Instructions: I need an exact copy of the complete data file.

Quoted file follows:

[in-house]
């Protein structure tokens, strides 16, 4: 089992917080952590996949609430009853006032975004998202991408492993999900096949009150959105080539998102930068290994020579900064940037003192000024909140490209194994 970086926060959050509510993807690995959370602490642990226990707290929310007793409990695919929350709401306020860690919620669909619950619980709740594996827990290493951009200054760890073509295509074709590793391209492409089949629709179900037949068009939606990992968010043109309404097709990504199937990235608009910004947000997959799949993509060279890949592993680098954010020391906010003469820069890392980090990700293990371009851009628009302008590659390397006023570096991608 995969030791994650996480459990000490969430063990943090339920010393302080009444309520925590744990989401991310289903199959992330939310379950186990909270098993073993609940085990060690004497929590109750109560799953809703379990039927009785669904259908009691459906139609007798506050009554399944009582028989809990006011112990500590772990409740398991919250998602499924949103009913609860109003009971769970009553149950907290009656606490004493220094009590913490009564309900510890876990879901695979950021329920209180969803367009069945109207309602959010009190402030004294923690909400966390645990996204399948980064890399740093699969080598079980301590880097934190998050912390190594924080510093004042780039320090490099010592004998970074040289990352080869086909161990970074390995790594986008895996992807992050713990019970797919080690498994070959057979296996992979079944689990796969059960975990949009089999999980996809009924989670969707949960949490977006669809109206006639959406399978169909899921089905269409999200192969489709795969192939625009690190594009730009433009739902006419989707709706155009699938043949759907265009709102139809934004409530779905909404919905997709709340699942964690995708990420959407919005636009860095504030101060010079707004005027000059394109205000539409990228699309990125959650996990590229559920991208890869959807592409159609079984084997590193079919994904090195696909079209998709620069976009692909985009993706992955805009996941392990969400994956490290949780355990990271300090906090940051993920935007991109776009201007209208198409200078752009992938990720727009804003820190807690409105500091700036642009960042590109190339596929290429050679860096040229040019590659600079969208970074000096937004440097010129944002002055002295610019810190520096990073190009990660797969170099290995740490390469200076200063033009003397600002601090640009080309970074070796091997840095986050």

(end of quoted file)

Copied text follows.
[in-house]
């Protein structure tokens, strides 16, 4: 089992917080952590996949609430009853006032975004998202991408492993999900096949009150959105080539998102930068290994020579900064940037003192000024909140490209194994 970086926060959050509510993807690995959370602490642990226990707290929310007793409990695919929350709401306020860690919620669909619950619980709740594996827990290493951009200054760890073509295509074709590793391209492409089949629709179900037949068009939606990992968010043109309404097709990504199937990235608009910004947000997959799949993509060279890949592993680098954010020391906010003469820069890392980090990700293990371009851009628009302008590659390397006023570096991608 995969030791994650996480459990000490969430063990943090339920010393302080009444309520925590744990989401991310289903199959992330939310379950186990909270098993073993609940085990060690004497929590109750109560799953809703379990039927009785669904259908009691459906139609007798506050009554399944009582028989809990006011112990500590772990409740398991919250998602499924949103009913609860109003009971769970009553149950907290009656606490004493220094009590913490009564309900510890876990879901695979950021329920209180969803367009069945109207309602959010009190402030004294923690909400966390645990996204399948980064890399740093699969080598079980301590880097934190998050912390190594924080510093004042780039320090490099010592004998970074040289990352080869086909161990970074390995790594986008895996992807992050713990019970797919080690498994070959057979296996992979079944689990796969059960975990949009089999999980996809009924989670969707949960949490977006669809109206006639959406399978169909899921089905269409999200192969489709795969192939625009690190594009730009433009739902006419989707709706155009699938043949759907265009709102139809934004409530779905909404919905997709709340699942964690995708990420959407919005636009860095504030101060010079707004005027000059394109205000539409990228699309990125959650996990590229559920991208890869959807592409159609079984084997590193079919994904090195696909079209998709620069976009692909985009993706992955805009996941392990969400994956490290949780355990990271300090906090940051993920935007991109776009201007209208198409200078752009992938990720727009804003820190807690409105500091700036642009960042590109190339596929290429050679860096040229040019590659600079969208970074000096937004440097010129944002002055002295610019810190520096990073190009990660797969170099290995740490390469200076200063033009003397600002601090640009080309970074070796091997840095986050």